In an age over-saturated with slick American teen drama series with a supernatural theme – many still characterised by the enduring influence of BUFFY and all of them hoping to be as long running as SUPERNATURAL – HEARTLESS is a distinctively Danish take on the form. Played commendably straight and without the smart-arse, self-aware humour that tends to dominate its U.S. equivalents, it’s an absorbing, if sometimes ponderous, eight-episode serial that has scope for further seasons.

In the early going of episode one, we witness photogenic teen twins Sofie (Julie Zangenberg) and Sebastian (Sebastian Jessen) luring and feeding in an almost vampiric fashion from an unfortunate young man in a nightclub who, as a result of their necessary act, promptly bursts into flames. The siblings have to feed on the life force of other people in order to survive and fatal consequences result if their feeding reaches a certain level. Sebastian, the more sensitive of the duo, wrestles with his own conscience of their activities, and together the twins set out to find out who and what they really are. They revisit the orphanage from which they originally ran away as infants, and discover that their mother attended an ultra-strict, rural boarding school. Joining as second year students, they learn about the dark history of the school itself – with the sadistic modern hierarchy carrying on old traditions of persecution and torture - and its inextricable links to their own bloodline.

Shot in muted tones and colours with the central school permanently enshrouded by mist, HEARTLESS is an atmospheric series built around a premise that inevitably echoes significant earlier American genre works. Sebastian (who tortuously reins in his need to feed wherever possible) gets the come-on from various girls at the school but his perfectly normal lustiness blurs with the unavoidable needs of his monstrous self when aroused, a la CAT PEOPLE. (The notion of a tortured, handsome male lead unable to fulfil romantic relationships due to the threat he poses, is of course, a throwback to BUFFY and ANGEL). The concept of family members with a desperate compulsion to feed on humans and a peculiarly incestuous relationship with each other has echoes of Stephen King’s far sillier SLEEPWALKERS. There are also CARRIE-inspired sub-plots involving the telekinetic powers of key secondary characters.

It could very easily be reincarnated as a generic, slick U.S. series, but the execution here is very Scandinavian. The tone is sombre and understated, with an underlying erotic charge and a real effort to minimise FX and melodrama in favour of a realistic approach to the potentially outlandish material. The backstory, including flashbacks to 17th century witch-hunts linked to the school principal’s three daughters, is effectively integrated into the contemporary narrative, and the performances are strong all round: the two leads are striking. For those that crave such things, there are occasional intrusions of predictably bad CGI fire and some fleeting, gratuitous shower-room nudity, but HEARTLESS has a beguiling style of its own, even when retreading age-old plot threads like the old “Only love can break the curse…” chestnut that we have seen in sundry earlier genre projects.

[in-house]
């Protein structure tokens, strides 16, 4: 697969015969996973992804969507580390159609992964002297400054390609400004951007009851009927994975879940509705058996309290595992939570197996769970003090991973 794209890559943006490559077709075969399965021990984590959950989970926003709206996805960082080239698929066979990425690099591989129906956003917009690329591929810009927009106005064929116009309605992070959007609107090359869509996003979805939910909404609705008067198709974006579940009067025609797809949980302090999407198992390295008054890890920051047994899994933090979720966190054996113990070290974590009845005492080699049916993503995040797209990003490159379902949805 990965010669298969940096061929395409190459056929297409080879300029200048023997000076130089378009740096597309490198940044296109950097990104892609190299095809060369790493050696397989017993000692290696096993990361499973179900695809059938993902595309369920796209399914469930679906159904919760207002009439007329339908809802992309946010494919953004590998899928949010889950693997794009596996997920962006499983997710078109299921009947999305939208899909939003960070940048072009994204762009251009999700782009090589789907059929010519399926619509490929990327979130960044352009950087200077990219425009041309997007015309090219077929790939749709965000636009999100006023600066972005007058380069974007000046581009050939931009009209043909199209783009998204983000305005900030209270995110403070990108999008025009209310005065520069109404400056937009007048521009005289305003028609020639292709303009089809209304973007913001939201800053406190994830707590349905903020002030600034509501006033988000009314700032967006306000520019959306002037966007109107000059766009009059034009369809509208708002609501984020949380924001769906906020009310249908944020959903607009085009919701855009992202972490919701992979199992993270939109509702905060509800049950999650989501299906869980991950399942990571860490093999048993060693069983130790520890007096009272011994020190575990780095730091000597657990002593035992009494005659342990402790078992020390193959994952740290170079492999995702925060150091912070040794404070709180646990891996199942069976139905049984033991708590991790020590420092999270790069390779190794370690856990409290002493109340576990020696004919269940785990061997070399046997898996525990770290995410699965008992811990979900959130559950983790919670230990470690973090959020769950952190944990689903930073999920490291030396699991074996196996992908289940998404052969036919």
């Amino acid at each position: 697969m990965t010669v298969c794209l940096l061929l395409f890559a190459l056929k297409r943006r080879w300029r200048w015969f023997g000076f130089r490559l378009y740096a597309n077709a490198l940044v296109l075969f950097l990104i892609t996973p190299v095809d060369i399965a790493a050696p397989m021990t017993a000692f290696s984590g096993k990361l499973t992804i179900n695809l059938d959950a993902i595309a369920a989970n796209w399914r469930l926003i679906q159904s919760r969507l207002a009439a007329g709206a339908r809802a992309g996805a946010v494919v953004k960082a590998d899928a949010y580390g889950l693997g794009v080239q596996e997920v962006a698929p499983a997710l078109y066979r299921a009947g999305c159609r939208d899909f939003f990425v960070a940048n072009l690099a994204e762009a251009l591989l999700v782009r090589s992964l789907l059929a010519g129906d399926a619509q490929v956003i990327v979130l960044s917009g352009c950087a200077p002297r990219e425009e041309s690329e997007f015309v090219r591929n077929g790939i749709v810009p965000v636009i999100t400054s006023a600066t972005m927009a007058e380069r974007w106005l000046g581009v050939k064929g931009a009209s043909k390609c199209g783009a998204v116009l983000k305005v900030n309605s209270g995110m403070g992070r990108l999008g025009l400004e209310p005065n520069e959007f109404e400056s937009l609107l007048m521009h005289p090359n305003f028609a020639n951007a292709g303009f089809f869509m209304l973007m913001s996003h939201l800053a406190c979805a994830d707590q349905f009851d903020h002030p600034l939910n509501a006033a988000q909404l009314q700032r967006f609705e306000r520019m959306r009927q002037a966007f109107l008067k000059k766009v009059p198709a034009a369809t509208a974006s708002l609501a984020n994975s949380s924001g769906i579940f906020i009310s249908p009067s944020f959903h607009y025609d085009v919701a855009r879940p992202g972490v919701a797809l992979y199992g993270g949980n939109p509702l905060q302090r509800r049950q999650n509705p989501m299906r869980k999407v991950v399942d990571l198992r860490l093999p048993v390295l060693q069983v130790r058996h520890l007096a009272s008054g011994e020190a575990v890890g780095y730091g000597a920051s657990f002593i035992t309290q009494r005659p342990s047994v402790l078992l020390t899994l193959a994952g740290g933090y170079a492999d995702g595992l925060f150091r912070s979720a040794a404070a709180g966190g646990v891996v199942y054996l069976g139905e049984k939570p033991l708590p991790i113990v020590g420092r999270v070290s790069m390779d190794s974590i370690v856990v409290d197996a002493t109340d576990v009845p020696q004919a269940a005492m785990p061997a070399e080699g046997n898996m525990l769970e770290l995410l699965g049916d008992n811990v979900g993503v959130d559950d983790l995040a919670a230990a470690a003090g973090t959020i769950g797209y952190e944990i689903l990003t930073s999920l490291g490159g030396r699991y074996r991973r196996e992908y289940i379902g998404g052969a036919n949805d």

Steven West






Directed by Hideo Nakata. Starring Hutomi Kuroki, Rio Kanno, Mirei Oguchi, Fumiyo Kohinata. Japan 2002 101 mins Certificate: 15

Out now from Arrow Video.

At the turn of the Millennium, the J-horror cycle had reached such heights that, in the four years between RINGU and DARK WATER, director Hideo Nakata had already helmed one of the two official sequels to RINGU and its Hollywood remake had already hit cinemas. Reuniting with much of the same crew as RINGU (including its cinematographer, composer and editor), Nakata again adapted a novel by Koji Suzuki and reinforced his skill for subtle, slow-burning modern cinematic ghost stories. By 2005, that skill would be employed within the less conducive made-by-committee Hollywood system when Nakata was imported to direct the American sequel THE RING TWO.